The strange origins of Valentine’s Day

The strange origins of Valentine’s Day

By Timothy Sexton, Contributing Writer

Valentine’s Day has never quite achieved the status of Christmas or Halloween in terms of exciting the masses and the business interests who make money off those masses — but that may be because there is a built-in segment of people for whom Valentine’s Day is not just a day to ignore, but a day to abhor.

It is a bit much to ask someone who has not yet found romance to celebrate a holiday built entirely around the concept of sharing one’s love. Many of those who have not yet felt the sharp pang of Cupid’s arrow would probably remain resistant to the original pagan celebration from which St. Valentine’s Day derives.

The Catholic Church set to expanding the acceptance of its religion amongst the pagans by assimilating the ancient celebrations into its own religious calendar. One of these pagan holidays was a feast honoring the god Lupercus.

The manner in which the Festival of Lupercalia was celebrated bears a rather stark contrast to the rites involved in Valentine’s Day today. Names were drawn out of a box that randomly matched a couple together for the sake of sexual enjoyment, according to .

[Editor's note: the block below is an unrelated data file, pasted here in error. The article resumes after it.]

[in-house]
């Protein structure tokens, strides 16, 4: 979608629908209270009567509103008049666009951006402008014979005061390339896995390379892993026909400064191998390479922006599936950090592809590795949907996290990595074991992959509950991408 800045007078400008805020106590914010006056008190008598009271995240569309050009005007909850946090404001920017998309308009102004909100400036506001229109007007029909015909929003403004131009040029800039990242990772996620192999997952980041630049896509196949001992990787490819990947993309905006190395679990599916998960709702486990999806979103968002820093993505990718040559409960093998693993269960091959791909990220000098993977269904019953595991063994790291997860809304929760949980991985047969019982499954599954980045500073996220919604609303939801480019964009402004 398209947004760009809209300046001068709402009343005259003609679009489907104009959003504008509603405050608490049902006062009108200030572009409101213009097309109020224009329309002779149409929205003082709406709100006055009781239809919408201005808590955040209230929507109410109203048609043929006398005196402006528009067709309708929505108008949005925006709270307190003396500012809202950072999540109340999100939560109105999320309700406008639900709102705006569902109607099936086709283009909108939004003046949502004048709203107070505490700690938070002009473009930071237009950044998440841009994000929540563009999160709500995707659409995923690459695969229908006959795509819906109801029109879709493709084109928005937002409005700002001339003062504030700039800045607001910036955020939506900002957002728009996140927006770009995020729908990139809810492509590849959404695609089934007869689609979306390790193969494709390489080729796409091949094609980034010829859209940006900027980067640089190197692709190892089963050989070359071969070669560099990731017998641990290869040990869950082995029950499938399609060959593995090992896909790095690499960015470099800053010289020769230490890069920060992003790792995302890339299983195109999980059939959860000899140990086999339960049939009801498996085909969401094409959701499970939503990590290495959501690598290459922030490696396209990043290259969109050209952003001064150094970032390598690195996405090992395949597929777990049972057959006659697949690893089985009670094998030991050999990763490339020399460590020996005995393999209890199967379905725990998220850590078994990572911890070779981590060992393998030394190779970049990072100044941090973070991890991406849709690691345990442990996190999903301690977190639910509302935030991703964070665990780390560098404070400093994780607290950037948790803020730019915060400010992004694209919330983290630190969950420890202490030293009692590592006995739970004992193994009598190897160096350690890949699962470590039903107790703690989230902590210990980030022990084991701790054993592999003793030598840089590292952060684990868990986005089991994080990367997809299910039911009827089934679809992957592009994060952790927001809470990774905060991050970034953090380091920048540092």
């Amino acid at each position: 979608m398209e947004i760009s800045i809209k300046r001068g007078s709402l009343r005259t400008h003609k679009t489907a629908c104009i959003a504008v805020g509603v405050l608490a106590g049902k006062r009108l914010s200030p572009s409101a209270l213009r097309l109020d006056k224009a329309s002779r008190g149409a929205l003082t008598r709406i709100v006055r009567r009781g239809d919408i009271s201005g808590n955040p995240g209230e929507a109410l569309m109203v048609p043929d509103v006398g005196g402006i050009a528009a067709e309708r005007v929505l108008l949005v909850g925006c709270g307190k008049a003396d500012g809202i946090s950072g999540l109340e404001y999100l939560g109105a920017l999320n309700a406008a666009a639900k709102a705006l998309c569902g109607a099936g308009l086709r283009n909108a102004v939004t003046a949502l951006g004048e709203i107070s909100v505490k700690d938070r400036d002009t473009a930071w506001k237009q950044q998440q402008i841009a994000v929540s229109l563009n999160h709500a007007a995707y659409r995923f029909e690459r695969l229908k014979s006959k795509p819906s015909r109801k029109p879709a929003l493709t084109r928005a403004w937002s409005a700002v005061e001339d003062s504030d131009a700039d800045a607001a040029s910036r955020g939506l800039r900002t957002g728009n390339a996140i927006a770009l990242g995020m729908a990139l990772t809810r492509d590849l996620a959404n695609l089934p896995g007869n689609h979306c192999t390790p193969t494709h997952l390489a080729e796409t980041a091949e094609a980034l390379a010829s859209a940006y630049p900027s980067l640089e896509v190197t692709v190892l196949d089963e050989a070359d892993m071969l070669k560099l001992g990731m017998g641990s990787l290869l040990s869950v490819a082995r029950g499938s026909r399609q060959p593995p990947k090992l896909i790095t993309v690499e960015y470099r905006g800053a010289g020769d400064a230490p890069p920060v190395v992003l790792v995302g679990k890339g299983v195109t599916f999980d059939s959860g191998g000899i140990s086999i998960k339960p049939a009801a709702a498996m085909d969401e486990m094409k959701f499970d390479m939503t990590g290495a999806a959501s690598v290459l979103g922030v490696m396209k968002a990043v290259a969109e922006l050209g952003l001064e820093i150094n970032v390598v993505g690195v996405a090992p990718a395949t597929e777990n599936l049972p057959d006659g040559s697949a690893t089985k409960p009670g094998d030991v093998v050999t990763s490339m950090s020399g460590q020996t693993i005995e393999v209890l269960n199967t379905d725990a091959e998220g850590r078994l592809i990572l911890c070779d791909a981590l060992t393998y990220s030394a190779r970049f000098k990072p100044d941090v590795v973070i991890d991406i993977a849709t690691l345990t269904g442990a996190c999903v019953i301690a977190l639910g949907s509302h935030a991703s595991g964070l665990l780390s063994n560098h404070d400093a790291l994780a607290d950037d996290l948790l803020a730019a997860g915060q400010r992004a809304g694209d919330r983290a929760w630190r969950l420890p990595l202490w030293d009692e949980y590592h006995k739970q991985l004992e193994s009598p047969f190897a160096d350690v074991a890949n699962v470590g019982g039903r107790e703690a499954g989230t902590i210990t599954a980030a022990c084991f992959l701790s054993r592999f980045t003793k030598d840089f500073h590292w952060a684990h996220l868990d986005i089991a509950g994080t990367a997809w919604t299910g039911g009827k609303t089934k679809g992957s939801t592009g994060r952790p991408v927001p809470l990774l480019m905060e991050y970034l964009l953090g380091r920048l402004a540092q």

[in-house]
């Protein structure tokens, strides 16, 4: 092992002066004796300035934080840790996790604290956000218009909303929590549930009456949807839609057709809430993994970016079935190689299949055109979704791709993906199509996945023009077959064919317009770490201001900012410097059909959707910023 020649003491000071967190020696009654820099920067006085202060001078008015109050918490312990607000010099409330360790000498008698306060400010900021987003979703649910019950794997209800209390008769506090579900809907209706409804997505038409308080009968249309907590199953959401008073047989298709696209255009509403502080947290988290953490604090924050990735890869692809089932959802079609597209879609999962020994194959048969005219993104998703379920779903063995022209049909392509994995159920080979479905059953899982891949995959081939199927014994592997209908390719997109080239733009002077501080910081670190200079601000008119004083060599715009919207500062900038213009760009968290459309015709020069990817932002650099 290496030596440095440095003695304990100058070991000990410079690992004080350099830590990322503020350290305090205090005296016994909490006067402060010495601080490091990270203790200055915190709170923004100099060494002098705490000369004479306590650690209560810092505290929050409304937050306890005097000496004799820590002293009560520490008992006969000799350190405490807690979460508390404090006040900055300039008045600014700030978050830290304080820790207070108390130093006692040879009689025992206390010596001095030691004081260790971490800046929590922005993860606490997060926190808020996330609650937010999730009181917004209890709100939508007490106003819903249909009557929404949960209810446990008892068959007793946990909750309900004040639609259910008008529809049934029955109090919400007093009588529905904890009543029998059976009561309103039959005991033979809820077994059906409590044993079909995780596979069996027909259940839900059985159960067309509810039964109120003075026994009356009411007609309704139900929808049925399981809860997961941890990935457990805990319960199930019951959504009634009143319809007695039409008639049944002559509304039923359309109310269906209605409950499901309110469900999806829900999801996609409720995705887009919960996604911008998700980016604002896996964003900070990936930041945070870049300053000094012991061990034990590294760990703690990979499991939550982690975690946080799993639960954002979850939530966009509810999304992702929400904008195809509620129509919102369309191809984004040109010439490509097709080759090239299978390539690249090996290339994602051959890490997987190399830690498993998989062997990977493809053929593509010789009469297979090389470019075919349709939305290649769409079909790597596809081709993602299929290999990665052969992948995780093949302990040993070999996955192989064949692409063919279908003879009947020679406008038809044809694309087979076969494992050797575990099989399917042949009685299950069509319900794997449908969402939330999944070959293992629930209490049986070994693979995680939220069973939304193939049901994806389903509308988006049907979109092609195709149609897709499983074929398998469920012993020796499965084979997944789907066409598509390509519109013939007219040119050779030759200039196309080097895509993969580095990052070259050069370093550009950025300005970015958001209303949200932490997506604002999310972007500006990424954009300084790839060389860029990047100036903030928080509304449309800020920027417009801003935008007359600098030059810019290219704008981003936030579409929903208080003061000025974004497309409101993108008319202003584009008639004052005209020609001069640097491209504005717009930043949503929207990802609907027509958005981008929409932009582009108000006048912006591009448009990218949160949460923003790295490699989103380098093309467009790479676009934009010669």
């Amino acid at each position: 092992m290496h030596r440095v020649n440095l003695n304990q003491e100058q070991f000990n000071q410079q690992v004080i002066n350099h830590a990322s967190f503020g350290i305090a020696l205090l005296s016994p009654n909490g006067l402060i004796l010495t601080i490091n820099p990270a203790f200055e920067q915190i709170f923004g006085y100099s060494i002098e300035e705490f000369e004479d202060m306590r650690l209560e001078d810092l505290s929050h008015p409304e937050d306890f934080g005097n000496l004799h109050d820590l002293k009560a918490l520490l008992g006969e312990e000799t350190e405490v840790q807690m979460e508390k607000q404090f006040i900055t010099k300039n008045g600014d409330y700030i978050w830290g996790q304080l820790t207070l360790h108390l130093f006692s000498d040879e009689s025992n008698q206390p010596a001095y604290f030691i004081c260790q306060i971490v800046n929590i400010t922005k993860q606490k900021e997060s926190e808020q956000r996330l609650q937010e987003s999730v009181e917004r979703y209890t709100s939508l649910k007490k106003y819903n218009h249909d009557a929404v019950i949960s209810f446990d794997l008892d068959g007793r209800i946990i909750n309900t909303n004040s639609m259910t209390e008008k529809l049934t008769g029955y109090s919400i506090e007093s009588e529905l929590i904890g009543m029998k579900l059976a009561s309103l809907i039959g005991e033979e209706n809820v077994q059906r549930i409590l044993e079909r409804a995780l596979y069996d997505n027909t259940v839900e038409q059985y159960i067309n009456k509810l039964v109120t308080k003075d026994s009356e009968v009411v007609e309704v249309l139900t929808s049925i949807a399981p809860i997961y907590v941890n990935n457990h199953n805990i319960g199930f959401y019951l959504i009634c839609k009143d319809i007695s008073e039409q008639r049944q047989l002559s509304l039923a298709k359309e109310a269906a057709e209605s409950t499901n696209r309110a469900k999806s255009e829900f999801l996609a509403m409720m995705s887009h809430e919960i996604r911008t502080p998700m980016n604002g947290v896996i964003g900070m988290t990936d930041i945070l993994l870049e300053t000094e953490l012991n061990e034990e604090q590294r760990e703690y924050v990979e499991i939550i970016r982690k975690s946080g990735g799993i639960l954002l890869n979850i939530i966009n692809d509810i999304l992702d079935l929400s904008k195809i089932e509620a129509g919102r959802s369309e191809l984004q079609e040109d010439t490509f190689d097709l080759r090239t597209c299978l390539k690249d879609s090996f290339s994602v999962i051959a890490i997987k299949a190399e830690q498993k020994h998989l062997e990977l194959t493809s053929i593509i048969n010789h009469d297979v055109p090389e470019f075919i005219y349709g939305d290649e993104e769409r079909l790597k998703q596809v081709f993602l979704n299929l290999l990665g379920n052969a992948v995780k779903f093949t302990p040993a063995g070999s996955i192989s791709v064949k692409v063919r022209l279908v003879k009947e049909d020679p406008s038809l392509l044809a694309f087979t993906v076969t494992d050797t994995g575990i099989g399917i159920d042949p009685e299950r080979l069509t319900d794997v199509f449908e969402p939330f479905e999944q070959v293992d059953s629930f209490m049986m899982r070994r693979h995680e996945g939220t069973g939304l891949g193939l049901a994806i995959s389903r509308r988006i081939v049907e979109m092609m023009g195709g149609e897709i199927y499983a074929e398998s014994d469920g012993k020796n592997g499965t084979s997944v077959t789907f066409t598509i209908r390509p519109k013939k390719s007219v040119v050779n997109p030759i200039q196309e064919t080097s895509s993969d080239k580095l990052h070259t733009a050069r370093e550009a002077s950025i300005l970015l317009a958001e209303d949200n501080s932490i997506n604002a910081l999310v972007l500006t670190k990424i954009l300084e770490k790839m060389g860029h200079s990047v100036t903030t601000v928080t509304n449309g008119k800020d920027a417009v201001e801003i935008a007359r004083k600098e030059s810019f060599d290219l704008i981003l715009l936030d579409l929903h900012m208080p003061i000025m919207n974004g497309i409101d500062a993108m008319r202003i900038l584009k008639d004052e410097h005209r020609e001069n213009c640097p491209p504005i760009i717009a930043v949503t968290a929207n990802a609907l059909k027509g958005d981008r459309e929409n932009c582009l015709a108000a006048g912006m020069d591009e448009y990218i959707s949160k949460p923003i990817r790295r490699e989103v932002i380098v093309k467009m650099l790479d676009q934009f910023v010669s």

It doesn’t take a theologian to see how the leaders of the Catholic Church might have wanted to put an end to this practice. They looked to their saints for a replacement of Lupercus and his feast.

In the 3rd century A.D., Valentine was disobeying the orders of Emperor Claudius II, who had forbade marriage. Valentine took to secretly presiding over the marriage of young lovers.

After his heresy was discovered, Valentine was given the choice of death or renouncing his faith. Choosing not to renounce his faith, he became a martyr to the church and later came in handy as the perfect candidate for a new holiday. The lottery that had once matched strangers for a love connection now resulted in the name of a saint being drawn; the person drawing the saint was expected to spend the year trying to emulate that saint’s good deeds, according to

Since February had been established by the Feast of Lupercalia as the premier time of the year for finding a new mate, the new Catholic holiday honoring St. Valentine evolved to the point that when a young man was courting a young woman, he offered her a greeting card.

By the Middle Ages these cards became synonymous with St. Valentine. The spread of Christianity also witnessed the spread of the tradition of giving cards, and then more extravagant gifts. And by the 1500s, the Bishop of Geneva, St. Francis de Sales, sought to bring back the tradition of the lottery involving the names of saints, but it was too late.

The tradition of Valentine’s cards as a token of affection resulted in ever more ornate and decorative cards. It was around this point that Cupid became the unofficial icon of Valentine’s celebrations, due to his position as the son of Venus, the goddess of love and beauty, according to